Listing 3

sub dgrid_edit(s as object, e as datagridcommandeventargs)
   dgrid.edititemindex = e.item.itemindex
end sub

Listing 4

sub dgrid_update(s as object, e as datagridcommandeventargs)

   dim intid as integer
   dim txtname as textbox
   dim strname as string

   dim txtage as textbox
   dim intage as integer

   dim txtaddr as textbox
   dim straddr as string

   dim txtem as textbox
   dim strem as string

   intid = dgrid.datakeys(e.item.itemindex)
   txtname = e.item.cells(1).controls(0)
   strname = txtname.text

   txtage = e.item.cells(2).controls(0)
   intage = txtage.text

   txtaddr = e.item.cells(3).controls(0)
   straddr = txtaddr.text

   txtem = e.item.cells(4).controls(0)
   strem = txtem.text

   strsql = "Update Employees Set name = @name, age = @age,email = @email,
address = @address where id = @id"
   cmdsql = new sqlcommand(strsql,myconn)

   dgrid.edititemindex = -1
   end sub

Note that the index number of the first cell of the grid starts from 1 and so on. The respective value is stored in a variable, which is then passed as a parameter to the add method along with the parameter name of the SQL. You should only provide the appropriate data type to the above variables. You should also be careful to enter the correct field names into the update SQL statement. Otherwise, the server will return runtime error.

Listing 5

sub dgrid_cancel(s as object, e as datagridcommandeventargs)
           dgrid.edititemindex = -1
end sub

The Code Behind The DataGrid

The updating process will become active only when you call the above three methods namely dgrid_edit, dgrid_update, and dgrid_cancel in a DataGrid WebForm control as shown in listing 6:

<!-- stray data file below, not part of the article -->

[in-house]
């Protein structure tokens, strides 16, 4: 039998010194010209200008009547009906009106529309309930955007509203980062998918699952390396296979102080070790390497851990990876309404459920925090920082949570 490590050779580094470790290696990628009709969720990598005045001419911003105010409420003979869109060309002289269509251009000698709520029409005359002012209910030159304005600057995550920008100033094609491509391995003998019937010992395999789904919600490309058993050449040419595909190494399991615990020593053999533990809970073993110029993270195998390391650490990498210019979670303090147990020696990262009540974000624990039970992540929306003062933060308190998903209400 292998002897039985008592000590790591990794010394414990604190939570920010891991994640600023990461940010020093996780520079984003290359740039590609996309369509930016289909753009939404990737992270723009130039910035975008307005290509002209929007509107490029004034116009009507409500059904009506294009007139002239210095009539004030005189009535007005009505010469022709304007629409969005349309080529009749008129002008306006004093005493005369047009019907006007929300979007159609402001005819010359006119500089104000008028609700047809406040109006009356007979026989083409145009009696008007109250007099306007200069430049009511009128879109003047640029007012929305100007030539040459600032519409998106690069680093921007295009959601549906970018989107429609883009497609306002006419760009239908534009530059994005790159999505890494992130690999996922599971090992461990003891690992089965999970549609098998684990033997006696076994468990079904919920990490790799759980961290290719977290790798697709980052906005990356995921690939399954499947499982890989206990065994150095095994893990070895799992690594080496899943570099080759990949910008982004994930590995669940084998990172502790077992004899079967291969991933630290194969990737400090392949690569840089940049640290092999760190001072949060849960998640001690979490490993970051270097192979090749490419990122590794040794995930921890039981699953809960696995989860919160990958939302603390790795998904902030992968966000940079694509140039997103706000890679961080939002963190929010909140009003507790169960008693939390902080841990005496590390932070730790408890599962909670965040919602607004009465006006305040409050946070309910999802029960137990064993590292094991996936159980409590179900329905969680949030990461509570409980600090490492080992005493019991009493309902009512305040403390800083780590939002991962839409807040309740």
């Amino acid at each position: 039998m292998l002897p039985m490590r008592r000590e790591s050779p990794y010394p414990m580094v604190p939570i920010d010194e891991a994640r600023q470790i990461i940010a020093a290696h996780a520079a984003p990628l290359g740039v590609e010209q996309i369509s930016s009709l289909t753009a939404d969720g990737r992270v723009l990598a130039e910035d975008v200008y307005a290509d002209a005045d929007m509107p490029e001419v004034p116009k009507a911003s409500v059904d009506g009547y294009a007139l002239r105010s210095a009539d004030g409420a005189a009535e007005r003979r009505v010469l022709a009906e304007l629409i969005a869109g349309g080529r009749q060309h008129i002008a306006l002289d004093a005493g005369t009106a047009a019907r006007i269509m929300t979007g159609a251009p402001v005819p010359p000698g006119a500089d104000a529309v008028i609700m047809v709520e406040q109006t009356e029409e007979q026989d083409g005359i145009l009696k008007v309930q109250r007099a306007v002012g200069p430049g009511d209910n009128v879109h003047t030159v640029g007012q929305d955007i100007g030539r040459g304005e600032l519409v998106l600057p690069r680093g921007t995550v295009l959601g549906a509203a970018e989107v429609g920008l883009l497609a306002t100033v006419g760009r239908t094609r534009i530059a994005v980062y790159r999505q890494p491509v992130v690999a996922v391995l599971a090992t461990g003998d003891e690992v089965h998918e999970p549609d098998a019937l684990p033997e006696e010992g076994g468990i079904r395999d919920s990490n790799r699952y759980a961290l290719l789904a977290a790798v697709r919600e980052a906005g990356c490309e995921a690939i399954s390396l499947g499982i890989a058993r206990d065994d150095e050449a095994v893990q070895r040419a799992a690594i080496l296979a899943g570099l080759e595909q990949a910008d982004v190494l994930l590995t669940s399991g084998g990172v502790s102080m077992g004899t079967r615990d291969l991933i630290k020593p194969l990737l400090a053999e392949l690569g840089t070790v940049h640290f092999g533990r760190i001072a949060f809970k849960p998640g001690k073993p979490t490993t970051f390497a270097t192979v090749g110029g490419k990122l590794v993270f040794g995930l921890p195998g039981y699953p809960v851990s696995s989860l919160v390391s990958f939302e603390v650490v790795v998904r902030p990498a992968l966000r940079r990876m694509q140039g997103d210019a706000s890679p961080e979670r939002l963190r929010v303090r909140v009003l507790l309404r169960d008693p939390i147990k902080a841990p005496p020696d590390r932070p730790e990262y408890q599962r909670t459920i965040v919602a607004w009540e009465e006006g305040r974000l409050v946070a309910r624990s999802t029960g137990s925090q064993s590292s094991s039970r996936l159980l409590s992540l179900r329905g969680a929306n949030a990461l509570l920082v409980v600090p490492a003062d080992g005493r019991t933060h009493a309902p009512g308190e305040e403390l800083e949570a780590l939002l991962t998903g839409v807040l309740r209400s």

Listing 6

<asp:datagrid id="dgrid" runat="server" 
datakeyfield="id" align="center" 


   <asp:BoundColumn DataField="id" ReadOnly="True" 

   <asp:BoundColumn DataField="name" HeaderText="Name">

   <asp:BoundColumn DataField="age" HeaderText="Age">

   <asp:boundcolumn datafield="address" HeaderText= "Address">

   <asp:boundcolumn datafield="email" HeaderText= "E-mail">

        ButtonType="LinkButton" UpdateText="Update"
        CancelText="Cancel" EditText="Edit">



You can very well delete one or two Boundcolumn tags from the above code snippet as the AutoGenerateColumn property is set to false (See the code inside the DataGrid tag). By default, the DataGrid will display all records from the database (AutoGenerateColumn property is true). If you don’t want to show all of the fields, then you can apply the BoundColumn control as shown above. The EditCommandColumn control displays the interface for the edit, update, and cancel links.


A live demo can be seen at:

Code Download

Download the source code:

Next Time

In the next article I will cover authenticating users.

About the Author

Anand Narayanaswamy is a Microsoft MVP (Microsoft Most Valuable Professional) who works as a freelance Web/Software developer and technical writer. He runs and maintains, and provides technical support to users. His areas of interest include Web development, Software development using Visual Basic, and in the design and preparation of courseware, technical articles, and tutorials. He can be reached at